A specialist program provides specific training in a particular discipline. Note that you would be limited to working in the specific discipline that you were trained in.
Another thing to consider is cost and funding. Tuition and stipends vary by training program, and some programs may provide students with a monthly stipend while they are studying. Tuition can also vary between programs, from free to several thousand dollars.
The coursework and training format can also vary. Some programs offer a separated versus an integrated lecture/lab training delivery format. For example, an integrated lecture/lab format might hold lectures once per week while students undergo laboratory training four days per week.
Step 4: Prepare to Be a Competitive Applicant to a CLS Training Program
Through our Clinical Laboratory Scientist Preparatory Program, we offer a variety of basic science and upper-division science courses that will help you fulfill prerequisites that are required to apply to CLS training programs.
Our courses include:
A unique aspect of our program is that all courses are available and accessible to the general public and are not subject to any enrollment restrictions. Other institutions may prioritize course enrollment to students who have matriculated into their degree programs.
“The classes offered, while at times challenging, were also very engaging and quite enjoyable,” says graduate Ester Fernandez. “I would also suggest taking as many of the laboratory classes that coincide with the lectures as possible. My knowledge of hematology grew immensely after taking the hematology lab course, and the extra lab is what solidified my knowledge on the subject.”
Step 5: Be Admitted Into and Complete a CLS Training Program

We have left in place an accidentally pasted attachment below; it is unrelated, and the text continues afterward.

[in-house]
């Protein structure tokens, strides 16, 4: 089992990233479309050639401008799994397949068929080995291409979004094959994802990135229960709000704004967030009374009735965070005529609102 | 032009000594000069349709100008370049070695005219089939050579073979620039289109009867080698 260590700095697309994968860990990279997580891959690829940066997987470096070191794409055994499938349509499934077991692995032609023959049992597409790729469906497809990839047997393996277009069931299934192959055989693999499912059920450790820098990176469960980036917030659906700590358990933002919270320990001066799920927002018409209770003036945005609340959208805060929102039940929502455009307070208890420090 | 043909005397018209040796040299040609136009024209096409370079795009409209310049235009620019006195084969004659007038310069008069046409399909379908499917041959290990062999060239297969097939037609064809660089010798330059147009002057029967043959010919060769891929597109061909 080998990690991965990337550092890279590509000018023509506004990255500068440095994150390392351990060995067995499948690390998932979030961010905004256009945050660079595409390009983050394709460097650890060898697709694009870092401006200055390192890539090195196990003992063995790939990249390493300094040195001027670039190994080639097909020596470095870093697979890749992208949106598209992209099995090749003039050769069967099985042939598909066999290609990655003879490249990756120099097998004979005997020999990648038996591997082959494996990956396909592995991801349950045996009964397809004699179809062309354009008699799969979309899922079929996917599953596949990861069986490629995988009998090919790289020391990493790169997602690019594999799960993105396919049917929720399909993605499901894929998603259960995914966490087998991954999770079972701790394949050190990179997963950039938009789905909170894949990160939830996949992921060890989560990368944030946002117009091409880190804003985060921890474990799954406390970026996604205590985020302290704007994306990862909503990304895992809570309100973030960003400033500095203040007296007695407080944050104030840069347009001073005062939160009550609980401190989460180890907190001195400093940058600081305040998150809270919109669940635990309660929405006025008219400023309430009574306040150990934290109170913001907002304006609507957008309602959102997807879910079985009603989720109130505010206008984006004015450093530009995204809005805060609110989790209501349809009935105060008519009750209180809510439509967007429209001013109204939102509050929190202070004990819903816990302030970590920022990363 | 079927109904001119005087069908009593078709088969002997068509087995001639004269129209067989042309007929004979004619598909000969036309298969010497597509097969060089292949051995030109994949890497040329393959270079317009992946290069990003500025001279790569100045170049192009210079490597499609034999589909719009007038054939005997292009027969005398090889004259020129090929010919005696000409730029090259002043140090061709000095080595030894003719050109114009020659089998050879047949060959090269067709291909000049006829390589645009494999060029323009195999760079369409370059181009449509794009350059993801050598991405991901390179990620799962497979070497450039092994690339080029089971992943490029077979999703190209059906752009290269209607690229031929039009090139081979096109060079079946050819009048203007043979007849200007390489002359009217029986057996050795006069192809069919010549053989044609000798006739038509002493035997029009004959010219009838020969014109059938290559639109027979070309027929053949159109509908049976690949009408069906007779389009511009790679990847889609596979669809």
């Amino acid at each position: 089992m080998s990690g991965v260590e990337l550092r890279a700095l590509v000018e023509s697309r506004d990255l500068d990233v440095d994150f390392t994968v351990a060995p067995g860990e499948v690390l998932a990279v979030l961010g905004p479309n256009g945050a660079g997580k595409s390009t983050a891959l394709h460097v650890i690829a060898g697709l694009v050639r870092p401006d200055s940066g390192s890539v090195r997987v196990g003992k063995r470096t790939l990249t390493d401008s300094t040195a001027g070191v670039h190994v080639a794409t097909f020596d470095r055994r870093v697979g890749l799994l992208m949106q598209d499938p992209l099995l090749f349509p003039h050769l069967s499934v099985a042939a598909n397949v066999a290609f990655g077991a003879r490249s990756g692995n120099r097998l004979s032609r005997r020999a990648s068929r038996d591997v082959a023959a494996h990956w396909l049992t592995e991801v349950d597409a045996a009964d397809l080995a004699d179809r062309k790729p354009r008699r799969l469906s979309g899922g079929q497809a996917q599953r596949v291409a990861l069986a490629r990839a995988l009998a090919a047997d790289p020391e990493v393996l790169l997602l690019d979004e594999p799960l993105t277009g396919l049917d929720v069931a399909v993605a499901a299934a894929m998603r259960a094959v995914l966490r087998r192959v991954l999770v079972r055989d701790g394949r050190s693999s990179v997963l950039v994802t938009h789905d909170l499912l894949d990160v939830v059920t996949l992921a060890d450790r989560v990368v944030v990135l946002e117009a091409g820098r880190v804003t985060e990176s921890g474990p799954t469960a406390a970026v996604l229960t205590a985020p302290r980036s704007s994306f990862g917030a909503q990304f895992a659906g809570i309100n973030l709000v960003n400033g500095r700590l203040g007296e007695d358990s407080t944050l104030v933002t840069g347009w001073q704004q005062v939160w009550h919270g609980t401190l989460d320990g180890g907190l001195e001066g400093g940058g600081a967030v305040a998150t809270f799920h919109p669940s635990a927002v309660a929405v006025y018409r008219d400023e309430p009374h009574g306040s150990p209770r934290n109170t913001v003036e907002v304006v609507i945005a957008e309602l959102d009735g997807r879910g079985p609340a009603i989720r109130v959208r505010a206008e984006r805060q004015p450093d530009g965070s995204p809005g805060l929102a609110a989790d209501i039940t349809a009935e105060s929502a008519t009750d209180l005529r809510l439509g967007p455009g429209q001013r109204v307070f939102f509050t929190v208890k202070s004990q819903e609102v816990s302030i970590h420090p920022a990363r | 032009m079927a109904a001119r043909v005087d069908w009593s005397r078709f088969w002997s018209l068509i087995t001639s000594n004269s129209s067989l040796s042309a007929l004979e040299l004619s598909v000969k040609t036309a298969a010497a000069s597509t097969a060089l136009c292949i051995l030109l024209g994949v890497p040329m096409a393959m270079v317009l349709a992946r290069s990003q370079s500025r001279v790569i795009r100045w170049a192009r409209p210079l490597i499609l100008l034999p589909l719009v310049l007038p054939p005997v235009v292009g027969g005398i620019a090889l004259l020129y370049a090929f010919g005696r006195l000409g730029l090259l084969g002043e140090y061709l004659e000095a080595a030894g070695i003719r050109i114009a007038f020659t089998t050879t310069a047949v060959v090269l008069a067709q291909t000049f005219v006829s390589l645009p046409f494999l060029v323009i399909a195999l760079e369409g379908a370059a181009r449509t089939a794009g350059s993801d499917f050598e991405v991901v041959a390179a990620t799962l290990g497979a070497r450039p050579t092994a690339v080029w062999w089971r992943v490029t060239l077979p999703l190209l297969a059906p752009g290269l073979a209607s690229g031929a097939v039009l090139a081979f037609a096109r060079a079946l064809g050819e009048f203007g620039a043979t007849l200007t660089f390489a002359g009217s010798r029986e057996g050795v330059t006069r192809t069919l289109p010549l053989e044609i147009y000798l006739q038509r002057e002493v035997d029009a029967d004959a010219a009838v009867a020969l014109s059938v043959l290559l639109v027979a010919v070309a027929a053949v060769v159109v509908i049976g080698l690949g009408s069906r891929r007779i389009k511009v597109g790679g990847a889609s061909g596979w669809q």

Coursework requirements for individual CLS training programs may differ. Some training programs may require anatomy, physiology, genetics, molecular biology, additional laboratory coursework, or calculus and statistics. Our Clinical Laboratory Scientist Preparatory Program ensures that you’ve met all academic requirements.
Step 6: Complete the American Society for Clinical Pathology (ASCP) Certification Exam and California State Law Quiz
The ASCP Board of Certification is an administratively independent certification agency that prepares relevant standards and develops procedures that will assure the competence of medical laboratory personnel.
The ASCP Board of Certification certifies those individuals who meet the academic and clinical prerequisites and who achieve acceptable performance levels on examinations. Determine your examination category and route and gather required documentation to meet the eligibility requirements. The BOC Eligibility Assistan t found on the BOC website can help you determine if you meet the current requirements.
Step 7: Apply for a California Clinical Laboratory Scientist License
Laboratory Field Services (LFS) requires applicants to submit documentation of academic coursework, clinical training and work experience to qualify for licensure. Review their requirements.
Are you ready to have our Clinical Laboratory Scientist Preparatory Program as part of your journey to a rewarding career? Then get started with a course!